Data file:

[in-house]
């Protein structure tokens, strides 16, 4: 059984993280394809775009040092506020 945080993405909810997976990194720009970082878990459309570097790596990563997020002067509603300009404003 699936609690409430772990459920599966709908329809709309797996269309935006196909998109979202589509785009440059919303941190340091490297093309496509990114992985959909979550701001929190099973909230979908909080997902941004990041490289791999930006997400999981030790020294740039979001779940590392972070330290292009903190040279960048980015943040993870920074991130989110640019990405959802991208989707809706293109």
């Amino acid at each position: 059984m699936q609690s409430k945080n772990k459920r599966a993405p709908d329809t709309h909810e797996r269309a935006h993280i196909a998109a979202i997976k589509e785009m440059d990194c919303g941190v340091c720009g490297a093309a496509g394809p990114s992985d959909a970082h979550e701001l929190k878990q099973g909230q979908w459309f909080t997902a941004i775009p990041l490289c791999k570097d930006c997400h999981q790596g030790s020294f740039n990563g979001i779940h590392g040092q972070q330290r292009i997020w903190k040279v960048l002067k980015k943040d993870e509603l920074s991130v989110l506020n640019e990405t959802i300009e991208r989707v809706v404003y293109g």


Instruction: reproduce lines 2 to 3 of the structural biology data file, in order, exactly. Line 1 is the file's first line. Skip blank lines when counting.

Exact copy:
């Protein structure tokens, strides 16, 4: 059984993280394809775009040092506020 945080993405909810997976990194720009970082878990459309570097790596990563997020002067509603300009404003 699936609690409430772990459920599966709908329809709309797996269309935006196909998109979202589509785009440059919303941190340091490297093309496509990114992985959909979550701001929190099973909230979908909080997902941004990041490289791999930006997400999981030790020294740039979001779940590392972070330290292009903190040279960048980015943040993870920074991130989110640019990405959802991208989707809706293109």
């Amino acid at each position: 059984m699936q609690s409430k945080n772990k459920r599966a993405p709908d329809t709309h909810e797996r269309a935006h993280i196909a998109a979202i997976k589509e785009m440059d990194c919303g941190v340091c720009g490297a093309a496509g394809p990114s992985d959909a970082h979550e701001l929190k878990q099973g909230q979908w459309f909080t997902a941004i775009p990041l490289c791999k570097d930006c997400h999981q790596g030790s020294f740039n990563g979001i779940h590392g040092q972070q330290r292009i997020w903190k040279v960048l002067k980015k943040d993870e509603l920074s991130v989110l506020n640019e990405t959802i300009e991208r989707v809706v404003y293109g």